Claremore kids of the 1990s, how many of you remember the Teen Center? A cavernous room with a white tile floor and a snack bar in the rear, where the junior high crowd danced to the latest jams amid pulsing colored lights on weekend nights, the hoppin’ social spot was located at City Hall.
In the time prior to that, I have recollections of my mom dragging me to the same location where she took evening aerobics classes. Later, the space was used as a courtroom (don’t ask how I know that).
Tim is a Midwesterner all the way around; he was born in Enid, graduated high school in the Texas panhandle, then attended college in Springfield, Missouri. Later, Tim moved back to his roots and took a job in Midland, Texas, later skipping over to Dallas, and back to Lubbock before moving to Tulsa with his wife, JaNa.
The reason for returning to Oklahoma was for the Whites to be closer to family. Tim and JaNa have four children; three have attended Oral Roberts University, and the youngest is in 8th grade. JaNa is currently the director for Zebra Stripes at Roosa, and Tim holds the position of IT Director for the City of Claremore.
In a nutshell, if you’re a city employee and you have some kind of computer-related issue, you call Tim. Crashing email. Overloaded servers. Broken telephones. Software troubles. Tim and his assistant, Ger Xiong, are in charge of it all. There are approximately 160 workstations to be managed at 16 locations around the city. Plus there’s the whole fiber optic network.
There’s more to Tim’s job than just calling him because your mouse is broken or your printer is acting up.
Lately, a lot of Claremore citizens have been up in arms about higher utility bills. Tim has an explanation for that. There was a change in the city’s software billing system, which caused a couple of hiccups along the way. Out of the 13,500 city utility customers, there were issues with a few hundred, and all have been corrected. As far as the higher bills are concerned, there was a 1 – 2% increase. New meters are being installed, which means more accurate readings, thus explaining the higher bills.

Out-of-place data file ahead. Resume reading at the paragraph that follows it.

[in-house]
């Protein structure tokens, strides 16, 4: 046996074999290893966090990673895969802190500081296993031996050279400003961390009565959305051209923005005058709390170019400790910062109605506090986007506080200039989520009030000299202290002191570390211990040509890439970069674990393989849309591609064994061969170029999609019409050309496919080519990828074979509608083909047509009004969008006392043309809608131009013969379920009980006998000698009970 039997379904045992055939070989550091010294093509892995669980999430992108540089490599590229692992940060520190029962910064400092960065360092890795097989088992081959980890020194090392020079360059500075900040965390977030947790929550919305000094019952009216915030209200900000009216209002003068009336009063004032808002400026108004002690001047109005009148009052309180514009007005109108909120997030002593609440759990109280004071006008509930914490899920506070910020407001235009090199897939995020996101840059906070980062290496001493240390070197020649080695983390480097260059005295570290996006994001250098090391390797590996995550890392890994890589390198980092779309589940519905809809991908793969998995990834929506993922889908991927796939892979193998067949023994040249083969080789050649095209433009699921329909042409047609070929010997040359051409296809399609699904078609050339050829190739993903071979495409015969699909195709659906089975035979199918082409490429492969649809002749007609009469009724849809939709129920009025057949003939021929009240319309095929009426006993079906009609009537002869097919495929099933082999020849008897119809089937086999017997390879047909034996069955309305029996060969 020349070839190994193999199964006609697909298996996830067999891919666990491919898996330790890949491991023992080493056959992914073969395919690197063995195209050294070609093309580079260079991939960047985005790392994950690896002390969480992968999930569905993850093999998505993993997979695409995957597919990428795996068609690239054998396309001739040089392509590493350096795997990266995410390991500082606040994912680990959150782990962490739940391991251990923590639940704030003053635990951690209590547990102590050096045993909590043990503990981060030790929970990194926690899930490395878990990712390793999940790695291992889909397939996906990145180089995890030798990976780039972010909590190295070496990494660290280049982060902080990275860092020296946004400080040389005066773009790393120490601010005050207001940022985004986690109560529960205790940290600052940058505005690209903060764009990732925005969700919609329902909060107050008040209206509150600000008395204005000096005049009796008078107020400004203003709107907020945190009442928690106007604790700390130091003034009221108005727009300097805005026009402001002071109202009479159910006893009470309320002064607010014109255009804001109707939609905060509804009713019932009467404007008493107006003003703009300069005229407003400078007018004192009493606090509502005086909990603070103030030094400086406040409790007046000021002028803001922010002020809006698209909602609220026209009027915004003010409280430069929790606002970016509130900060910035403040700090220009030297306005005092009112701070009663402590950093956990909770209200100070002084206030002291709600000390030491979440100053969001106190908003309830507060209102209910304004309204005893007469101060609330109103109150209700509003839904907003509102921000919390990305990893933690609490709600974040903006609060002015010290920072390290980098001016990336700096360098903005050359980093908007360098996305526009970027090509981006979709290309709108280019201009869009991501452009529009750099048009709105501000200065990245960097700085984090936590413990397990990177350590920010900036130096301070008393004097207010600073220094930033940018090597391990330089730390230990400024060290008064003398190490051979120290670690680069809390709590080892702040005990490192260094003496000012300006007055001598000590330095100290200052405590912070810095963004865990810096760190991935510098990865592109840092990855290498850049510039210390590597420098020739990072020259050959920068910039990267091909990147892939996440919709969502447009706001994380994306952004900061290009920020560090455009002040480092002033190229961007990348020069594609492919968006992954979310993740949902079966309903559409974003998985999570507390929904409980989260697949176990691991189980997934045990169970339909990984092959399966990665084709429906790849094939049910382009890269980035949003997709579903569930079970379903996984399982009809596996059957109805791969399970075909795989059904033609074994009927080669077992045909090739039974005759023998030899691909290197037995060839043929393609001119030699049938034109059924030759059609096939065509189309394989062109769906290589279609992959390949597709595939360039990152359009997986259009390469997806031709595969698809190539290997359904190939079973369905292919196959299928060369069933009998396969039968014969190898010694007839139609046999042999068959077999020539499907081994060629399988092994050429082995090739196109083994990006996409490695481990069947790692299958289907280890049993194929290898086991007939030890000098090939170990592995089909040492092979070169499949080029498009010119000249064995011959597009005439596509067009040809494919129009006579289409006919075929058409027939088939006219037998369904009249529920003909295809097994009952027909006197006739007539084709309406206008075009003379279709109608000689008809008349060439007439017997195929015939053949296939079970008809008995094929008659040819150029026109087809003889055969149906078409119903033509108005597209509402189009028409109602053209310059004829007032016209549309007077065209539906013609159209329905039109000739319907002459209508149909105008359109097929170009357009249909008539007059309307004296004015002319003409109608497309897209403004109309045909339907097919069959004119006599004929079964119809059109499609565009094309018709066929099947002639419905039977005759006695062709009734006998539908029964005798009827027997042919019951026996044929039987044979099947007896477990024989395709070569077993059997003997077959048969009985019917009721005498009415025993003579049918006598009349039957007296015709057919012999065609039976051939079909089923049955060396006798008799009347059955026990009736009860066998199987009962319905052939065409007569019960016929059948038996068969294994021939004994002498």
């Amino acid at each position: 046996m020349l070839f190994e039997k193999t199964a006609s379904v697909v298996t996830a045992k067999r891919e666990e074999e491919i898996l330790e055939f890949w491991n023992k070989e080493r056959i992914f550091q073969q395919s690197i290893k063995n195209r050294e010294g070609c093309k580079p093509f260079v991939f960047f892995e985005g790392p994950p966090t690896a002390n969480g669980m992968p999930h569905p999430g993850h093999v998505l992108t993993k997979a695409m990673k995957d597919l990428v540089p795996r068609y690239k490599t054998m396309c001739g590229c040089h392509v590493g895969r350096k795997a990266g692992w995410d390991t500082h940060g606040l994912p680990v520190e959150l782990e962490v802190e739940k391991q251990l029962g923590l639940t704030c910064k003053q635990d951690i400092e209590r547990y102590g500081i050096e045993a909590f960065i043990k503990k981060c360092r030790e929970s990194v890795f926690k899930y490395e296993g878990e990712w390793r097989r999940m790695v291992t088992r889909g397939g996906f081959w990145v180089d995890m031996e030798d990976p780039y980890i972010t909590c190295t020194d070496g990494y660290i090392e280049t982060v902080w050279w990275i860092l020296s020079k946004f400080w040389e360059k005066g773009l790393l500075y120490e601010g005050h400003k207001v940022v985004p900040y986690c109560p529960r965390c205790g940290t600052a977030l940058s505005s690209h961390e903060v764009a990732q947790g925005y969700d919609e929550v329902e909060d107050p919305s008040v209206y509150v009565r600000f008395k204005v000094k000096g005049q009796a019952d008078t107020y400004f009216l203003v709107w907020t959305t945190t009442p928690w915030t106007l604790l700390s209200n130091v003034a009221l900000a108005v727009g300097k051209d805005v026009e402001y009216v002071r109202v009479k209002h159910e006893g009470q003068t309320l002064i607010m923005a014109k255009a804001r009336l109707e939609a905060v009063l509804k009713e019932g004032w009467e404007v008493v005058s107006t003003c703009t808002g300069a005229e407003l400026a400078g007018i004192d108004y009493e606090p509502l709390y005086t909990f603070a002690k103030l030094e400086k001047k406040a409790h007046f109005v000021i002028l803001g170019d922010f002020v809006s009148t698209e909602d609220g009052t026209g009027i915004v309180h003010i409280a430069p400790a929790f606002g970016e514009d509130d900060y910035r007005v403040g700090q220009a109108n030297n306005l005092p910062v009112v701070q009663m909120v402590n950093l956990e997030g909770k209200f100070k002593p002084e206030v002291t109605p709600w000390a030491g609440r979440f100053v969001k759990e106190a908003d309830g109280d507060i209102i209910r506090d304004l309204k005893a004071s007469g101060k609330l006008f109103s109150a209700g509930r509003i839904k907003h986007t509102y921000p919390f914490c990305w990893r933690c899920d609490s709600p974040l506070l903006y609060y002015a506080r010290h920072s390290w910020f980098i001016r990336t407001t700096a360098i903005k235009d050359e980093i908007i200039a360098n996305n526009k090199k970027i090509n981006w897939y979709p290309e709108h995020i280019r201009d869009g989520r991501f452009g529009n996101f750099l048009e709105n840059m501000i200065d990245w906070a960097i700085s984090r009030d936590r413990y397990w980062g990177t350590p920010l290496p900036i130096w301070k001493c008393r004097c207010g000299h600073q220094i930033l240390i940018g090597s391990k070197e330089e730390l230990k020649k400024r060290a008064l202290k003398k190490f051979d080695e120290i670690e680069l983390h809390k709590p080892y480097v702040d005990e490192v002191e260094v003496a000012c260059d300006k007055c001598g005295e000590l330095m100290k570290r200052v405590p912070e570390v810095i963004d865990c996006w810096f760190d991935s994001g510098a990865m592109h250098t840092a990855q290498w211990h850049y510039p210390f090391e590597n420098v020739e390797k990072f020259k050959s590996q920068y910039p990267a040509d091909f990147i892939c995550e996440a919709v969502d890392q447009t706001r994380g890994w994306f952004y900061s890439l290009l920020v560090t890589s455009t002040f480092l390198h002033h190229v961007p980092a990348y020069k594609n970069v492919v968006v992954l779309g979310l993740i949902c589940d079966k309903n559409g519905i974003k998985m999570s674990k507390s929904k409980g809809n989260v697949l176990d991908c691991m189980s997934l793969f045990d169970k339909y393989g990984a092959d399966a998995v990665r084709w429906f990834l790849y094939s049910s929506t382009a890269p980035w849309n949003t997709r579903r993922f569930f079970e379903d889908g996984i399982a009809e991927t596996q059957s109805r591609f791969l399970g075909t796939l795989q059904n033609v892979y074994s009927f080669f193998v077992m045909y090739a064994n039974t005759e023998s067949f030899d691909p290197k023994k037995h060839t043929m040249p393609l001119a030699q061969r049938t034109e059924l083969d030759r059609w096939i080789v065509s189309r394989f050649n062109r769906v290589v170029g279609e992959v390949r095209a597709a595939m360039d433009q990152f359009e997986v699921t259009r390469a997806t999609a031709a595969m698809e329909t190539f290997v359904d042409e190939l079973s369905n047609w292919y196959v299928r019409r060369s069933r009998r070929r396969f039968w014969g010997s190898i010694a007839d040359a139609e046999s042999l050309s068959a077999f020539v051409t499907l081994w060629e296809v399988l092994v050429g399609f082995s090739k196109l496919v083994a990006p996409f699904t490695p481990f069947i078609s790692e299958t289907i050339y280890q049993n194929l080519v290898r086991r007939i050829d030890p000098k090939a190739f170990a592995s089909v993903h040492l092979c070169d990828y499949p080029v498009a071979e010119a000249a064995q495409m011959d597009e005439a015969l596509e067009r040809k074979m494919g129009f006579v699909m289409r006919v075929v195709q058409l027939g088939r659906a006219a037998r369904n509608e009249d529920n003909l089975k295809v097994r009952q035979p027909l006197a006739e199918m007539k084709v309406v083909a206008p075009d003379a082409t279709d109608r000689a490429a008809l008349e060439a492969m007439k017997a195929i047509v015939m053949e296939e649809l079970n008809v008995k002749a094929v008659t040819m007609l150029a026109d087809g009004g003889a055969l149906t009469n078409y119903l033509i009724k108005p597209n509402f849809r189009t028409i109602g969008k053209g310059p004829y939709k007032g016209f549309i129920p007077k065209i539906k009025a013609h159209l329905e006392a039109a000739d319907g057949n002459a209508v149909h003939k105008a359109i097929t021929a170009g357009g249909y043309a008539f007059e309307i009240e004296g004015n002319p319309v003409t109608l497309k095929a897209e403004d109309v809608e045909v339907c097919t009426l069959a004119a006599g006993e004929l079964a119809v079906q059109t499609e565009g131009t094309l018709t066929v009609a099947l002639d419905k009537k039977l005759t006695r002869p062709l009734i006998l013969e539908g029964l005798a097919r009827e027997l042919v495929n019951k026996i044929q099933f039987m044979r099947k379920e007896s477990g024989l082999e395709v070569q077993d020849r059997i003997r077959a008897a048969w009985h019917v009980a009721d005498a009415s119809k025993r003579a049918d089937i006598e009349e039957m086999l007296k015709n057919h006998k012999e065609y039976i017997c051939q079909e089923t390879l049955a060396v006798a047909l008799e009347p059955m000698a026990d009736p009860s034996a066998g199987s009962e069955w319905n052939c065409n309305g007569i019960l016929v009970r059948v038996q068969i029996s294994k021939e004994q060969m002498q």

By March 2015, “AMI” (Automated Meter Interface) meters will be installed to the 19,000 meters in the city. This is no small feat, and it will be achieved by a special crew from GE, who will install all the meters in a 90-day period. The final result will allow all meters to be read wirelessly. This will eliminate two of the four meter-reader positions, but those employees will be moved to other departments within the City of Claremore.
The city is moving forward in a variety of ways. Since Tim arrived three years ago, every computer and server operated by city employees has been replaced. He’s working on eliminating an aging infrastructure, which will allow Claremore to handle economic development and sustain growth. Moves like that are what enabled Baker-Hughes to complete their recent expansion. A new electric substation provided by the city allowed that to happen.
Another way that Claremore is advancing technologically is by allowing citizens to pay all bills and fines online. Got a speeding ticket? You can pay it online and avoid the trip to City Hall. Need to pay your utility bill? Save the gas, skip the lines and pay online. (There is a $3.25 credit card fee when paying online.)
Paying online has a few benefits; it saves the city money in labor costs, and there are fewer opportunities for human error. Additionally, the city used to cover the cost of the fee for customers, which was a staggering amount that can now be used in more beneficial ways.
Tim is enjoying his new life in Claremore, and loves that he gets to make a difference each day. He’s busy gearing up for the Great Meter Swap of 2015, and keeping busy in the field with technology snafus. And most of all, I’m sure he enjoys having an office in a space that was the site of so many junior high memories for Claremore’s now 30-somethings. I hear the snack bar is still in there, somewhere.
Keep it local, Claremore.
-MCM Staffer Ashley, who remembers the Teen Center as being too dark and too loud. Must be my father’s daughter after all.